DOT preps for second round of snow; roads slushy
Posted February 12, 2014
Updated February 13, 2014
UPDATE: 1:30 p.m.: Snow covering Interstate 40 in Durham as system continues to move across central North Carolina.
UPDATE 12:30 a.m.: Heavy snow is seen on traffic cameras along Interstate 85 in Orange County, and the road is quickly becoming covered. The system will continue to move east into the Triangle during the afternoon.
UPDATE: 12:10 p.m.: DOT officials say they have no plans to clear secondary roads Thursday, saying another round of snow in the afternoon mean they have to start from scratch plowing interstates, U.S. highways and other major thoroughfares. There was no word on when crews might begin work on secondary roads.
UPDATE: 11:40 a.m.: Cary officials say road crews are starting to get into neighborhoods to clear snow and ice while still working on troublesome intersections and turn lanes. Plows and trucks carrying 400 tons of salt and 700 tons of salt-sand mix will be deployed to key areas across the town to handle the second round of snow Thursday afternoon.
Emergency crews responded to 69 crashes and assisted 70 stuck or stranded vehicles since Wednesday afternoon.
UPDATE: 10:50 a.m.: Gov.. Pat McCrory just finished his news conference updating storm situation. The state Department of Transportation has spread more than 21,000 tons of salt on North Carolina highways in the last 24 hours, along with 6,300 tons of salt-sand mix. DOT Secretary Tony Tata said crews are being positioned in the Triangle to help clear roads as a second round of snow falls Thursday. Crews are rotating through to ensure everyone gets enough rest amid the plowing, salting and sanding, he said
“As snow and ice blanketed almost our entire state yesterday, the threat of dangerous road conditions and power outages remains today,” McCrory said. “Another round of wintry weather is expected this afternoon. It is important to stay off the roads so our first responders can address the safety concerns of our citizens and clear the roads."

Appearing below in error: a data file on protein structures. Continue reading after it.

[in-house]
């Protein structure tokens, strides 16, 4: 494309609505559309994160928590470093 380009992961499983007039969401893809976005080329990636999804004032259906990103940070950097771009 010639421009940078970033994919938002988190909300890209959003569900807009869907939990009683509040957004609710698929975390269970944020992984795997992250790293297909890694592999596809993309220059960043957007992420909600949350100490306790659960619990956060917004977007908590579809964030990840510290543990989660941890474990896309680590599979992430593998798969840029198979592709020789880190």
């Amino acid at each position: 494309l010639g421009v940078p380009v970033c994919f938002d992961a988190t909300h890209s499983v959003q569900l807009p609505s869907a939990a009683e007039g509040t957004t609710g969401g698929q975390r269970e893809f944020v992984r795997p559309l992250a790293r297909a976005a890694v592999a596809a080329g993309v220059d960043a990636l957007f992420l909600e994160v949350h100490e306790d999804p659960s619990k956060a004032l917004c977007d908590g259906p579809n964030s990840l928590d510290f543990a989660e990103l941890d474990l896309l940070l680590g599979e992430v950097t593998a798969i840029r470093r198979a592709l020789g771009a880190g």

State Emergency Management Director Mike Sprayberry said North Carolina is handling storm response on its own and hasn't requested any federal disaster declaration. If officials determine, while assessing damage, that federal assistance is needed, they will request such aid, he said.
UPDATE: 10:00 a.m.: Road remain slushy across much of the Triangle, although no major issues were being reported on the interstates or roads.
Intersections on primary and secondary roads could be especially tricky to navigate throughout the day, WRAL traffic reporter Brian Shrader said.
Another round of snow, which is expected to arrive in the Triangle after lunchtime, could also make conditions worse during the afternoon and evening. Another 2 to 3 inches of snow is possible in Wake County and surrounding areas, and spots closer to the Virginia border could end up with 4 to 5 additional inches of accumulation.
Department of Transportation crews were continuing to treat and plow primary roads across the area, and crews will transition to secondary roads throughout the day.
UPDATE: 8:15 a.m.: Statistics chronicling the impact of Wednesday's winter weather are starting to emerge. Durham County Sheriff's Office officials said they have more than 100 abandoned vehicles to handle, and deputies responded to more than 50 wrecks between noon Wednesday and 7:30 a.m. Thursday.
Durham County officials have not yet towed abandoned cars, but officials said DOT crews may have moved or towed cars in order to allow plows to clear highways and primary roads.
In Raleigh, city officials are still urging residents to stay off the roads if possible. Main roads are slushy. Crews salted and plowed many priority one and two streets in Raleigh overnight, and they will be hitting priority three roads on Thursday, officials said.
UPDATE: 7:20 a.m.: Crews at Raleigh-Durham International Airport have been working overnight to clear both runways, but many of the morning flights have been canceled.